We are sad to announce that having fought against illness for the last few years, Stan Shaw has passed away. Stan was a very popular face at DHL and served Enfield as a committee member for many years. But it was without doubt his role as a groundsman for which he will best be remembered by myself and many others.
If a Southerner was to describe your archetypal Northerner it would be to describe Stan. A spade was a spade, fag in hand, one line put downs and a true northern grit never told all the story. Stan could be as grumpy as the best, and, as much as his generation was (and is), he was very rarely politically correct. Waxing lyrical about the latest turmoil was never Stan’s cup of tea. It was right or wrong, wet or dry, cold or hot, black or white. Arguments in the bar would always be short and sweet and I would always give up when trying to put forward any sort of alternative view that he or Dave disagreed with, it was always pointless, they always won. But that was his generation, that was Stan. Grumpy, oh yes, stubborn, without doubt, respected, absolutely.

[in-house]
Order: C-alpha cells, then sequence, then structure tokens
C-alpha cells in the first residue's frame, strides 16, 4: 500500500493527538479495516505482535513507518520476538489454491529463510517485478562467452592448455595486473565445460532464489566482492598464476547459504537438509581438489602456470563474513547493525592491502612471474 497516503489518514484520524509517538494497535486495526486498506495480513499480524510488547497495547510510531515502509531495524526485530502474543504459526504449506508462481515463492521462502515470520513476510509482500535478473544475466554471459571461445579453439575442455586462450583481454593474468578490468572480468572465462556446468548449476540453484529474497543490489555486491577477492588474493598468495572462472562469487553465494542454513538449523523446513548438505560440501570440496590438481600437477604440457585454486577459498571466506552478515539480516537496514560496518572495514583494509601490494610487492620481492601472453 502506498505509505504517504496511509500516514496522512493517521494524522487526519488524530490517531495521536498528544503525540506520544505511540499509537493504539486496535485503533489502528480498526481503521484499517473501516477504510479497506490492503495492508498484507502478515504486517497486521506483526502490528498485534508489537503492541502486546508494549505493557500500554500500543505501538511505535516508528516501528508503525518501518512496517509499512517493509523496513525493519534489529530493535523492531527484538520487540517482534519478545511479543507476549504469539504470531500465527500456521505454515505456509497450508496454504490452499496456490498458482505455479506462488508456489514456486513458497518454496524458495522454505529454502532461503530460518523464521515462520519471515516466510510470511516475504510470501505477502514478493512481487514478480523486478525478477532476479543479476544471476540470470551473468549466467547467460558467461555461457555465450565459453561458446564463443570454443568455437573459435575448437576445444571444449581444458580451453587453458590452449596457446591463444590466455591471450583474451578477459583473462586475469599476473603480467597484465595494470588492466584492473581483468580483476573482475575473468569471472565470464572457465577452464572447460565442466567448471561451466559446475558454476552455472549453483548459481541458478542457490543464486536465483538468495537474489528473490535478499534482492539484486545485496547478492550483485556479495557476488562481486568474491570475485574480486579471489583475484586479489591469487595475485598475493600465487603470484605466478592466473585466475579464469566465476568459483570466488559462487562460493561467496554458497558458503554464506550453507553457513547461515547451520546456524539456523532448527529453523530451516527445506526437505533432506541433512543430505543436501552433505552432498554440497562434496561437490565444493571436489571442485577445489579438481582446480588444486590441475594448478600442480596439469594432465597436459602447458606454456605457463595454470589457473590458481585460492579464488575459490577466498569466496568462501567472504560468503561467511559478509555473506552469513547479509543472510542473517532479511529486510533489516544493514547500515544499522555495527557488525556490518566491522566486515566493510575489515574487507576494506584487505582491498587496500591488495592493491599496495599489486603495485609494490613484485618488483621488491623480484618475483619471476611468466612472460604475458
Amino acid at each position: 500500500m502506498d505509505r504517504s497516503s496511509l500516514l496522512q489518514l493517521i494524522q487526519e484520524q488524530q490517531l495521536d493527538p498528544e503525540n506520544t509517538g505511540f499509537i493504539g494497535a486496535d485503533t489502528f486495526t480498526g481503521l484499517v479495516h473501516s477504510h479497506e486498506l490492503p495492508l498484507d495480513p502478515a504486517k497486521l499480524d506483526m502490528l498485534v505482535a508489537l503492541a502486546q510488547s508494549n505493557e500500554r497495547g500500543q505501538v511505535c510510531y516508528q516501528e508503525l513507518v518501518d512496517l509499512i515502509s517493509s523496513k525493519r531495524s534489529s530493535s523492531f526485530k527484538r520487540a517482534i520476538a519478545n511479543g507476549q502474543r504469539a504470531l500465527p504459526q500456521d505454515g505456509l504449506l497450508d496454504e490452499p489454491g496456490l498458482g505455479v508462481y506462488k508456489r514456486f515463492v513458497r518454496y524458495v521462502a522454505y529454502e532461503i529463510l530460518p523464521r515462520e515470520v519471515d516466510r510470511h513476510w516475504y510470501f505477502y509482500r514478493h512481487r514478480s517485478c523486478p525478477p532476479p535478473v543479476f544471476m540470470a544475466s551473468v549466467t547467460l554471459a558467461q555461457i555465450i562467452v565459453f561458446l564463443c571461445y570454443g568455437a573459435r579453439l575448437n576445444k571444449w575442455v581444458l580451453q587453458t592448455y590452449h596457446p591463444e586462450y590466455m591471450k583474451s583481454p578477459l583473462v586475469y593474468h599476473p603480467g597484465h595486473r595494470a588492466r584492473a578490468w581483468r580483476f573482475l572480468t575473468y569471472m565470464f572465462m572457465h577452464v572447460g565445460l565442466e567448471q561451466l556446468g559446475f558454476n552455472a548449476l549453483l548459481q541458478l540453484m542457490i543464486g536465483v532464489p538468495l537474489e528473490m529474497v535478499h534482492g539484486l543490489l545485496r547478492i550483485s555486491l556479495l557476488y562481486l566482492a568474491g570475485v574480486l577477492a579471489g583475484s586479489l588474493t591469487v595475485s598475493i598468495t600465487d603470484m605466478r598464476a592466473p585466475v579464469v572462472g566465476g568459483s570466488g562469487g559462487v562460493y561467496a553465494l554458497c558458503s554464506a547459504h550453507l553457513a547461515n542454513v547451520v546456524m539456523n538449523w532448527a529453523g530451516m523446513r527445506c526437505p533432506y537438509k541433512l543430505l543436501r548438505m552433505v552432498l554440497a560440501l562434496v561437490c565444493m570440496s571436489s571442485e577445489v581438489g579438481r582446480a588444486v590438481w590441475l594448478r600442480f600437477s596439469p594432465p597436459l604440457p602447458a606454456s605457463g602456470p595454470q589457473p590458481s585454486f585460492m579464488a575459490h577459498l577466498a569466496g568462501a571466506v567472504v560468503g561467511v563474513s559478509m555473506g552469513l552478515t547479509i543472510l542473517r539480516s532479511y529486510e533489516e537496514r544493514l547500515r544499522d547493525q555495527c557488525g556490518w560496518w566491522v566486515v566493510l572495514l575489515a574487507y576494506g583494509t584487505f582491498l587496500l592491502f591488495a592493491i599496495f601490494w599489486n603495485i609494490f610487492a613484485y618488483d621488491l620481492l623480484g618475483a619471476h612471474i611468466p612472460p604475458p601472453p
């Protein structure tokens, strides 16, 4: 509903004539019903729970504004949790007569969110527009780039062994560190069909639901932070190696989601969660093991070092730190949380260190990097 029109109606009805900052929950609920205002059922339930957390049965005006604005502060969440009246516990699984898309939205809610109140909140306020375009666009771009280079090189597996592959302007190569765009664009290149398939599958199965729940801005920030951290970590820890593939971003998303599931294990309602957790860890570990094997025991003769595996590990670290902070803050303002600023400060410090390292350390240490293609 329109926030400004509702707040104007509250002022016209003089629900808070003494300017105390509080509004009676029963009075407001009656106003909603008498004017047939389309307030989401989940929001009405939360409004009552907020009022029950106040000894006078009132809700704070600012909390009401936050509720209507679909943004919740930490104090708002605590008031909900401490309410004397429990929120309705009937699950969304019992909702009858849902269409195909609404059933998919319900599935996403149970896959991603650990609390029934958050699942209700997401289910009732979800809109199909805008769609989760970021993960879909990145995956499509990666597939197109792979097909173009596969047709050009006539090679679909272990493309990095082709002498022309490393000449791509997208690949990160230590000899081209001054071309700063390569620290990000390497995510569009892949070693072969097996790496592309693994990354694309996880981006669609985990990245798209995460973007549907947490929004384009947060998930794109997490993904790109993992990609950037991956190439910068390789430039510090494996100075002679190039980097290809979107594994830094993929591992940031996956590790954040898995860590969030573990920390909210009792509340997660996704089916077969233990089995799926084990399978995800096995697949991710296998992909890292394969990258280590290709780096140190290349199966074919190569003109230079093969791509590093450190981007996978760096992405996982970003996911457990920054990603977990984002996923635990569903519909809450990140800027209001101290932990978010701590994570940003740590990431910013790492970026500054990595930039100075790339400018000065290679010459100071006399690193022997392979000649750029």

I could write for hours on some of the things he said and did whilst working on the ground, they’re making me chuckle as I write. One of the funniest (and one of the few that are printable) tales was when I replaced Stan’s ridiculously old “wireless” with a DAB radio so we could listen to the Test Matches in the hut during any rainy days, of which there was many. Stan of course hated the thing and struggled to get anything on it whatsoever. I would often turn up to see a cloud of tobacco smoke bellowing from the hut thinking Stan was listening to TMS only to find him tuned in to something like Radio Moscow. I would walk in touch one button and hey presto cricket came on, “smart ass” he would say whilst making me a brew and rolling me a fag. He never gave me an easy time over that radio. Following the fire of 2012 that destroyed the Tea Room and hut, he said to me, “at least I don’t have to put up with that bloody crap radio of yours anymore”. I did in fact pull it out of the ashes, and a few days later presented it to him.
Stan’s heart was always with his family, he never stopped talking about them. But it didn’t stop him asking about yours, as during a particularly difficult time in my family he did just that. Something I’ll always be very, very, grateful for. I’m proud to have called him a friend.
A pint to toast Stan tonight, definitely.